The Importance Of Post-Partum Depression

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Post-partum depression, also known as postnatal depression, is a disorder that affects a woman’s mood after giving birth (Postpartum Depression Facts, n.d.). When women give birth, the hormonal levels diminish and causes anxiety, sadness, and fatigue. Post-partum depression does not only affect the mother but it also affects the newborn baby. The mother does not want to provide for the child, she thinks that she is not able to take care of him/her. Since the mother is not mentally capable to take care of the baby, the post-partum depression takes a toll on the baby. The effect of parent postpartum depression on infants can have a big impact with their development. The depression affects the baby’s four domains of development: physical, cognitive, …show more content…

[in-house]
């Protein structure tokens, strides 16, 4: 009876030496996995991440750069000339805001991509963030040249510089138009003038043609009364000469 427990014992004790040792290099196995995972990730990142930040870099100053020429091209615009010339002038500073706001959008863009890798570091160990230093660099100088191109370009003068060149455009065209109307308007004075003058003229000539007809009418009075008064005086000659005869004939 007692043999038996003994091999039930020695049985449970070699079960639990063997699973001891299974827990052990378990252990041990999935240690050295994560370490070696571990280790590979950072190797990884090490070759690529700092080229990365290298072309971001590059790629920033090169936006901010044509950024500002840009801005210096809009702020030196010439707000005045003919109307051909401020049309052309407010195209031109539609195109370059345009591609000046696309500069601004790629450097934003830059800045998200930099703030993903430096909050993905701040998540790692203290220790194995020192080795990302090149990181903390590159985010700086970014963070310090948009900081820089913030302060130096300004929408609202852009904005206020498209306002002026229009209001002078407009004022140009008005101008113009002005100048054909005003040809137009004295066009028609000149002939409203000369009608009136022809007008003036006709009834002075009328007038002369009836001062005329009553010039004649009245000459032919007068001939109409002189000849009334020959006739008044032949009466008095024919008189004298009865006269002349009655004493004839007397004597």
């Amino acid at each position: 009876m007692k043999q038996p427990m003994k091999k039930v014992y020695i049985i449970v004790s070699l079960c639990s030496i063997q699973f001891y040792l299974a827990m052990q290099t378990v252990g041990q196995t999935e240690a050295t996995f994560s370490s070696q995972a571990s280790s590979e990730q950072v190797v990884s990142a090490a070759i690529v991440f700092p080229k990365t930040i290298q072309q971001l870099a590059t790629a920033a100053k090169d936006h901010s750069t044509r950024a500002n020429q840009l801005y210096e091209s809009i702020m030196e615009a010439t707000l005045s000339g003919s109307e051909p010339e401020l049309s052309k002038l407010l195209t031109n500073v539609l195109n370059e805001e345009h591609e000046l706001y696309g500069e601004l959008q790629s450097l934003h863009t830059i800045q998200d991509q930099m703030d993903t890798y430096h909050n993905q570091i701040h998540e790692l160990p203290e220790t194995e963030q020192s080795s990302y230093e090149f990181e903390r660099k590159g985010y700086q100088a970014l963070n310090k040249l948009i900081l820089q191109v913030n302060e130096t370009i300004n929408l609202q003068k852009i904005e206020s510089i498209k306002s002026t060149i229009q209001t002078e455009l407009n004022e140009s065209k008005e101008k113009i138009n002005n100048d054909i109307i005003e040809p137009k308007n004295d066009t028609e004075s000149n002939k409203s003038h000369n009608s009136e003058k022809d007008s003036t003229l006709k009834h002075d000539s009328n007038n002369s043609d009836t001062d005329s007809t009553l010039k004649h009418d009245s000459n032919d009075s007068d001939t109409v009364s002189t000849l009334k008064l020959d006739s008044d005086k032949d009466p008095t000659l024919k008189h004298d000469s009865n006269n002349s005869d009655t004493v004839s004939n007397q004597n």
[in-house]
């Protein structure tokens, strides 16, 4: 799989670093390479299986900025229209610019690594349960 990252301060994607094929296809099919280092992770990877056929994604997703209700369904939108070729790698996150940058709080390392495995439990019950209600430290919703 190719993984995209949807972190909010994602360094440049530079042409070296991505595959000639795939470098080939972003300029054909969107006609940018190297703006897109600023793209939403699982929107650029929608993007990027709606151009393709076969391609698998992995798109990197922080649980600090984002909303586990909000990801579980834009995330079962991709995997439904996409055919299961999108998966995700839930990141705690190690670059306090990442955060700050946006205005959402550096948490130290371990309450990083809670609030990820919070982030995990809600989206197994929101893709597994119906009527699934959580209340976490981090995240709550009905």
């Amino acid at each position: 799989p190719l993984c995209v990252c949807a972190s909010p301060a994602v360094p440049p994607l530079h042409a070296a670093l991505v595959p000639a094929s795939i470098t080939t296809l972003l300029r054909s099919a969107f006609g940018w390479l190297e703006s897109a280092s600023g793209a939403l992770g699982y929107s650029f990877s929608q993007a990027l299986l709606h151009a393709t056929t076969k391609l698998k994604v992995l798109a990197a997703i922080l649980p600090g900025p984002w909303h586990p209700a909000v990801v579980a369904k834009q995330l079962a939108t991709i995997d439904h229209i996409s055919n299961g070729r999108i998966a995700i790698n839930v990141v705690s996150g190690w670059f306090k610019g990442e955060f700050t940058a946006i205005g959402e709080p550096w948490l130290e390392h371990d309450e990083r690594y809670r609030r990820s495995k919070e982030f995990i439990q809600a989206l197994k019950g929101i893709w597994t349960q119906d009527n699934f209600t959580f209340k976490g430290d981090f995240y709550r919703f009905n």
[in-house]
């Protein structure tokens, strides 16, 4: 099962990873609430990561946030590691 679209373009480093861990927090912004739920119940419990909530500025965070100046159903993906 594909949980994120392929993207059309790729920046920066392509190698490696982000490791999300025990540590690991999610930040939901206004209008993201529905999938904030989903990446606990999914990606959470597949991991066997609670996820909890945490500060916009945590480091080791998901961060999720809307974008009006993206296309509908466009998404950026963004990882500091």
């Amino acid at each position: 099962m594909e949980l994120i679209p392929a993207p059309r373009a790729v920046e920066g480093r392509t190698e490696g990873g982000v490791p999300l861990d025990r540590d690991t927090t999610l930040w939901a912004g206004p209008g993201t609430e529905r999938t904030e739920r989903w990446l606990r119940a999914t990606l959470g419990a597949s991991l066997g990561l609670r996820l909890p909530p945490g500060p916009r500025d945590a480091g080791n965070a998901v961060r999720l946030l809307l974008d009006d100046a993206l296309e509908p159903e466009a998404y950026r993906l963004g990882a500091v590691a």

The purpose of the study was to know if post-partum depression was linked with the mother’s humor, the child’s attachment and the development and behavior of the child. The participants were 101 Caucasian mothers and their healthy infants whose weight was over five and a half pounds. The study was composed of four exam visits to the laboratory when the child was two weeks, six weeks, four months, and fourteen months old. The exam consisted of three different categories: Maternal psychopathology, Edinburgh postnatal depression scale, and post-partum bonding questionnaire. The maternal psychopathology was examined through a scale check list that included paranoia, depression and anxiety. The Edinburgh postnatal depression scale measured the mother’s depression symptoms. Lastly, the post-partum bonding questionnaire evaluated the distractions in the mother’s connection between babies and toddlers. The results of the post-partum bonding questionnaire concluded that mother interaction were balanced throughout time. On the other hand, the results of the Edinburgh postnatal depression scale showed that mothers who had post-partum depression symptoms during the four months had a less balanced interaction model. This was shown before the second week of the infants age and carried on until the fourteen months of the infants age. The maternal psychopathology results showed that post-partum depression symptoms resulted during the infant-mother interaction at six weeks of life but later diminishing at four months old. One limitation that Moehler et al. (2006) mentioned is that the study did not have a control group. If the study would be done again with a control group, an investigation should be done if whether depression treatment could have an impact on the relationship of post-partum depression and the damage of mother-child interaction. Even

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